Thursday, September 21, 2006

More local media bites the dust

The road up Provin Mountain was remarkably steep and narrow and I remember clearly wondering what would happen if we met someone driving down. Luckily for us, that didn't happen.

I was on edge enough as I was on my way, along with my fellow teammates to appear on "As Schools Match Wits." I was nervous being on television and hoping we didn't make fools of ourselves.

I think I was glad that our principal, when making his regular announcements on the Granby High p.a. system, conveniently forgot to remind people to watch the show.

Of course when we were on a second year and he didn't plug the show I was cheesed.

Ah, high school!

I hadn't thought about my three times appearing on the local high school quiz show until last week when the news leaked out that one of the longest-running locally produced shows in the history of American television was being axed.

When I was a kid, the local television stations were filled with locally produced shows. Stations produced shows because they made money.

Locally produced shows stopped being moneymakers for stations years ago. It's more profitable to make a deal for a syndicated show than it is to try to produce something that competes against a syndicated show.

WWLP's management should be commended for upholding the tradition of local programming long after many other stations pulled the plug on their shows. It's a shame now that WWLP looks like any other NBC affiliate just like WGGB looks like any other ABC affiliate.

If you don't watch the local news, nothing is different.

Newspapers are cutting back and giving their readers more wire and syndicated stories to save money and be more profitable. Radio stations don't want to produce local programming beyond 10 a.m. Why should they if they can get programming for damn near free off a satellite dish?

And television stations boast how they cover their communities, but fill their news shows with stories picked up from the networks and fluff. I don't mind fluff, but give me local fluff, please.

We're all too willing to accept less and less information about our own communities. If we don't watch out our avenues to local information will be closed off.

Without local content decisions affecting large groups of people will be made by increasingly smaller groups of people. We will be reduced to a nation of whiners who sob about not knowing about an issue until it's too late.

Here's my suggestion: go to people who advertise in local media and become their customers. Tell them you saw their ad in a local media outlet. Encourage them to buy more advertising. Ask them to tell their advertising representatives that people need more local content.

In this business, cash is king. If people see the profitability in local programming and stories perhaps this trend can be reversed ever so slightly.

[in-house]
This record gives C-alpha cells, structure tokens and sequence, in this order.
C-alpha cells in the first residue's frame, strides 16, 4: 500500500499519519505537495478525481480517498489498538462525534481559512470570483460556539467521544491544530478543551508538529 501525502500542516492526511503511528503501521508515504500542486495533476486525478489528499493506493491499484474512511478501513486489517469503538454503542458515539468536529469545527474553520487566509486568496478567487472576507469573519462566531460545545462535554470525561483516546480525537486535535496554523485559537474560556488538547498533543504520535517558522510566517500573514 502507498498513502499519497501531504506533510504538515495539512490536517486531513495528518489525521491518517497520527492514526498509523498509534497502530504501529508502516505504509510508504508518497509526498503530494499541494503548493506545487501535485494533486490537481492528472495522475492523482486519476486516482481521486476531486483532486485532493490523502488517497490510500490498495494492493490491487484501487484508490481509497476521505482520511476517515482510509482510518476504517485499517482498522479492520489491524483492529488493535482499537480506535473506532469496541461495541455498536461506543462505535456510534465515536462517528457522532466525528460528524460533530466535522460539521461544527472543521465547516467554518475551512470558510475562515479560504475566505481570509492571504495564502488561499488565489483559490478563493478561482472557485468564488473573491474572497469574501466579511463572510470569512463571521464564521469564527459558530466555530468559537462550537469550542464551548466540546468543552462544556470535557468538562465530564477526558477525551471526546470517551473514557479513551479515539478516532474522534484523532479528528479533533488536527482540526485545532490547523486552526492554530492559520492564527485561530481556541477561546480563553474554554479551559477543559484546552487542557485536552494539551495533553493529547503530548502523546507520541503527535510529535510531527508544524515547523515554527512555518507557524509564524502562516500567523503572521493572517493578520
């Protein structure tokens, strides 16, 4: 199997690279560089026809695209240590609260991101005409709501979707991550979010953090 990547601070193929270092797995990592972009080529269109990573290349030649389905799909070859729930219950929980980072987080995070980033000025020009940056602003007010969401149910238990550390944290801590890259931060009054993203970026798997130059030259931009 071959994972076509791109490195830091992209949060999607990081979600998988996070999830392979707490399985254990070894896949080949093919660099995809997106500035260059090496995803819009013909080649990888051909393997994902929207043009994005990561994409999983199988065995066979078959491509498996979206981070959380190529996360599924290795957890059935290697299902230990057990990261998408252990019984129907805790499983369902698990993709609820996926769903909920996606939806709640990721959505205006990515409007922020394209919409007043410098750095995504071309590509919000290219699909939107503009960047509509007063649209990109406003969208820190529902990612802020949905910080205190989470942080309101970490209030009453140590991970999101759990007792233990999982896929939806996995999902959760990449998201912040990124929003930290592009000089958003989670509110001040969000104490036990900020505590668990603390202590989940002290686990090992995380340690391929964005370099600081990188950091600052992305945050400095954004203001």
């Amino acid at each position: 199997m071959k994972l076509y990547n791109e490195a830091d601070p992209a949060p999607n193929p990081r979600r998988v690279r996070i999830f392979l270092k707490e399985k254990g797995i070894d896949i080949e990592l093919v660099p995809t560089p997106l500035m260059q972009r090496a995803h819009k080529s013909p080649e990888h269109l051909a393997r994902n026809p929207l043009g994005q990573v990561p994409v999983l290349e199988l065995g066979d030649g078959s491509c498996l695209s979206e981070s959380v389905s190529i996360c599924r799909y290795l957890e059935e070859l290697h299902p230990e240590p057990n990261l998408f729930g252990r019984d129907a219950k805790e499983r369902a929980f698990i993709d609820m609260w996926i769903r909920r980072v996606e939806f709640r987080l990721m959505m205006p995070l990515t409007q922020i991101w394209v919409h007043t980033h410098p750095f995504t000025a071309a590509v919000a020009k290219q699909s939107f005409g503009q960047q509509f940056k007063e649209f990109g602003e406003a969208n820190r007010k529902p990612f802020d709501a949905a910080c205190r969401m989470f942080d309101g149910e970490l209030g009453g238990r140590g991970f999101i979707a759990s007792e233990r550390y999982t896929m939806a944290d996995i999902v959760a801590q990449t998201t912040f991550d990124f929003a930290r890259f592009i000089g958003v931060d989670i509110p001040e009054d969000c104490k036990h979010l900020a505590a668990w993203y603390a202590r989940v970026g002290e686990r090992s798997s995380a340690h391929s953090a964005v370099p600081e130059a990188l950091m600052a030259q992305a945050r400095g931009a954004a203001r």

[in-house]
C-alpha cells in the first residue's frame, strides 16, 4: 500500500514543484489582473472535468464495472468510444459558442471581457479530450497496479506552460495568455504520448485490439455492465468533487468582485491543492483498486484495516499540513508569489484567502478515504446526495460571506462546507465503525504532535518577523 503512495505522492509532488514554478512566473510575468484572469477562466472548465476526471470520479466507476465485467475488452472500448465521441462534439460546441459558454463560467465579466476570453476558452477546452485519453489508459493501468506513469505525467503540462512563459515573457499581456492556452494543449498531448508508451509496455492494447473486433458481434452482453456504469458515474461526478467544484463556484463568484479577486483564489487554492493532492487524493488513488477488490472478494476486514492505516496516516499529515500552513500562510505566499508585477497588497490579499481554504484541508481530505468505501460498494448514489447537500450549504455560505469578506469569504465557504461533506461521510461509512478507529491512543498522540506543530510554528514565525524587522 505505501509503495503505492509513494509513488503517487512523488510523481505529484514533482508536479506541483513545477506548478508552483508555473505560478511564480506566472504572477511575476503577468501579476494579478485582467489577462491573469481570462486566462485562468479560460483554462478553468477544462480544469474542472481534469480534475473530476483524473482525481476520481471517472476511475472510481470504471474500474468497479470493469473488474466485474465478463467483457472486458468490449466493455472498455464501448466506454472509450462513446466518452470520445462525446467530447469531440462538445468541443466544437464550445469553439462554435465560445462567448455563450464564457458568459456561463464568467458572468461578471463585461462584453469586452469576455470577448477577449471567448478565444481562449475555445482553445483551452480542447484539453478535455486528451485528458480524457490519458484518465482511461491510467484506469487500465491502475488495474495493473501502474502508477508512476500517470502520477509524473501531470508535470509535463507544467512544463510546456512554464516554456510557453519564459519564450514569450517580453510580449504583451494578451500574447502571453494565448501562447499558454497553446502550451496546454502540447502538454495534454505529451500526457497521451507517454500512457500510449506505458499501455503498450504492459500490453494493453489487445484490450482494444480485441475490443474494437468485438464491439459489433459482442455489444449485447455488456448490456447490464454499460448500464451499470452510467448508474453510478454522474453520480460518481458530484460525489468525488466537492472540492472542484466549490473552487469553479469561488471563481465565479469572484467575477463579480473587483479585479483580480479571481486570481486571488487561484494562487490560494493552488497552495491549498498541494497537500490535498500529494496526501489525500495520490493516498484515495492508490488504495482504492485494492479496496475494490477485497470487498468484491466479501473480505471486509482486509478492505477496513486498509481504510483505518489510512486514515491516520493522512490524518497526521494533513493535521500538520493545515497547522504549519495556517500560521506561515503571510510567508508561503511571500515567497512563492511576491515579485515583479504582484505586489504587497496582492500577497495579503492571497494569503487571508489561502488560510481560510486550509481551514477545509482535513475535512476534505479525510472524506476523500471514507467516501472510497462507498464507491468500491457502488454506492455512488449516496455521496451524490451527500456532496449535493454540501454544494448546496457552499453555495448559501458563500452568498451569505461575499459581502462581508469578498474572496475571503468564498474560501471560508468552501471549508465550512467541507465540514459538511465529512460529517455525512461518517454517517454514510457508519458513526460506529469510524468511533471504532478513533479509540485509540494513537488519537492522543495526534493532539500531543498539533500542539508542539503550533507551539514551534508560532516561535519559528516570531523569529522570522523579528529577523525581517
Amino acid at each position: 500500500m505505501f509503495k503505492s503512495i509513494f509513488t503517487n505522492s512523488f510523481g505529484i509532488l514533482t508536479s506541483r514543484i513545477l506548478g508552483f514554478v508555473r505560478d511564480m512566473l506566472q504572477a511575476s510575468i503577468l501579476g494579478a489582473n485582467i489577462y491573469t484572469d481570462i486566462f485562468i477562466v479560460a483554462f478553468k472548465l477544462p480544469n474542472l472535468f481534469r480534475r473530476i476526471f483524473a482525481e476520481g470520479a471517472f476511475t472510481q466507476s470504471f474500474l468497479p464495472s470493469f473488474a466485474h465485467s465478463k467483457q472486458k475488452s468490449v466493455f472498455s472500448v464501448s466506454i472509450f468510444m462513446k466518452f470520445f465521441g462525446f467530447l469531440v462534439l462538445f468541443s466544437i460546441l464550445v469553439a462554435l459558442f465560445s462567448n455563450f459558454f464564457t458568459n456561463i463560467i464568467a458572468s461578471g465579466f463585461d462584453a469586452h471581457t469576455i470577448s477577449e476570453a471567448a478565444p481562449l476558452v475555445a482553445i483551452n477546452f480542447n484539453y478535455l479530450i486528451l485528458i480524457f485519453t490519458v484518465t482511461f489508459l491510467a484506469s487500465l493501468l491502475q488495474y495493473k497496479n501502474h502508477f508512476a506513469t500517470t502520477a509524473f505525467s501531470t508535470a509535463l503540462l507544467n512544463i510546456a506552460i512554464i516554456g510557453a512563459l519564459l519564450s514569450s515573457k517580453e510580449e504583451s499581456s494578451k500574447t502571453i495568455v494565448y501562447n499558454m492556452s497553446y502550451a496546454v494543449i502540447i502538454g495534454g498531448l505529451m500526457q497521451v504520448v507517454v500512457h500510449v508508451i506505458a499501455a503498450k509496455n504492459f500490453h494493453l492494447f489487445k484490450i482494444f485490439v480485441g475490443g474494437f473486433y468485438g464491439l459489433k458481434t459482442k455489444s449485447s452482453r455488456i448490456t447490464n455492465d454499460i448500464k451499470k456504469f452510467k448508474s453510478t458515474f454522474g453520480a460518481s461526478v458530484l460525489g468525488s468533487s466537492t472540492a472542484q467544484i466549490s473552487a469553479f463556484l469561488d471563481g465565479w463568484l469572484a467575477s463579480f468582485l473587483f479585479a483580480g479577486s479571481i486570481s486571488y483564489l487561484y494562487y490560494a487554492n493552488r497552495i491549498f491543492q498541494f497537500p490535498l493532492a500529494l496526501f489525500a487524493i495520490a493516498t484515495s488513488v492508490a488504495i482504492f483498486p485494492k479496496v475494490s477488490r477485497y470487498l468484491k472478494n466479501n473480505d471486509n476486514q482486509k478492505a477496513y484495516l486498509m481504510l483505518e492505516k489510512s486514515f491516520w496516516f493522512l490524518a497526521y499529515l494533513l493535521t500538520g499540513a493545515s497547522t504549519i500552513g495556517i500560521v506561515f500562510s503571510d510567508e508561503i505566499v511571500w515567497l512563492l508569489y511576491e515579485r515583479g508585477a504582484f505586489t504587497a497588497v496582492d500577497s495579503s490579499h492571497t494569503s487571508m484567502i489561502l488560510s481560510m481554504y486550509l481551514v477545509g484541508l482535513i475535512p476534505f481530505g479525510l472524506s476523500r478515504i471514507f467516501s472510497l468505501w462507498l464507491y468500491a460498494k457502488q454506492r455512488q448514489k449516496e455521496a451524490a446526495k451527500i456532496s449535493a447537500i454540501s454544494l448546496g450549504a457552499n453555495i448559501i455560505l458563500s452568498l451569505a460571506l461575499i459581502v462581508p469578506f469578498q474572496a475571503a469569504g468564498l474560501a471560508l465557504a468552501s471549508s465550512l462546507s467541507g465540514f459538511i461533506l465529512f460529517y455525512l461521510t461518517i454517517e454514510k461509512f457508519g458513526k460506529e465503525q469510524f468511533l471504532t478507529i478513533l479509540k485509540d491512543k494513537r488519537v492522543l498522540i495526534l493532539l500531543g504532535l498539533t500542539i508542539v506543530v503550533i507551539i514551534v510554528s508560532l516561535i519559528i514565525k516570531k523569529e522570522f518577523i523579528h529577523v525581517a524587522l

I can dream, can't I?

And a tip of my fez to Len Collamore and Phil Sherpardson, the gurus of my edition of "As Schools Match Wits."

This column represents the opinions of its author.
©2006 Gordon Michael Dobbs

Monday, September 04, 2006

Why I hate TV...sometimes

The other day, I had to go to the dedication of a new building, the headquarters of a non-profit that does a lot of good work.

A local congressman had been invited and I noticed the dedication was running late. He had not yet shown up, which is typical among many elected officials.

I thought we were back on schedule, but nope. There was more of a delay. Then I noticed a TV newscrew walking in.

Now, make no mistake about it, but many print people are envious of their TV counterparts. Television attracts attention from the public and newsmakers that print never does. Since I have a body and face built for radio and print, I harbor little desire to be on television, although I've made some appearances on a locally produced PBS talking head show.

What astonishes me about people is that they are willing to run their events on TV's schedule and while they all profess to how important print is as the primary mans of communicating with the public, they get all over squishy when a camera comes on the scene.

Now I was on a tight schedule and I became increasingly annoyed when I saw the TV reporters do a stand-up with the director of the agency. I became actually angry when the same reporter pulled the congressman off his seat to do another stand-up.

The TV crew couldn't wait like the print reporters had to wait and the non-profit folks clearly wanted to oblige them.

Print is still the medium that endures. It's portable. clippable and easily reproduced. Slap a story in a scanner and you can have something digital to send around the world.

But it's not as sexy as being on the tube.

©2006 by Gordon Michael Dobbs. My words alone.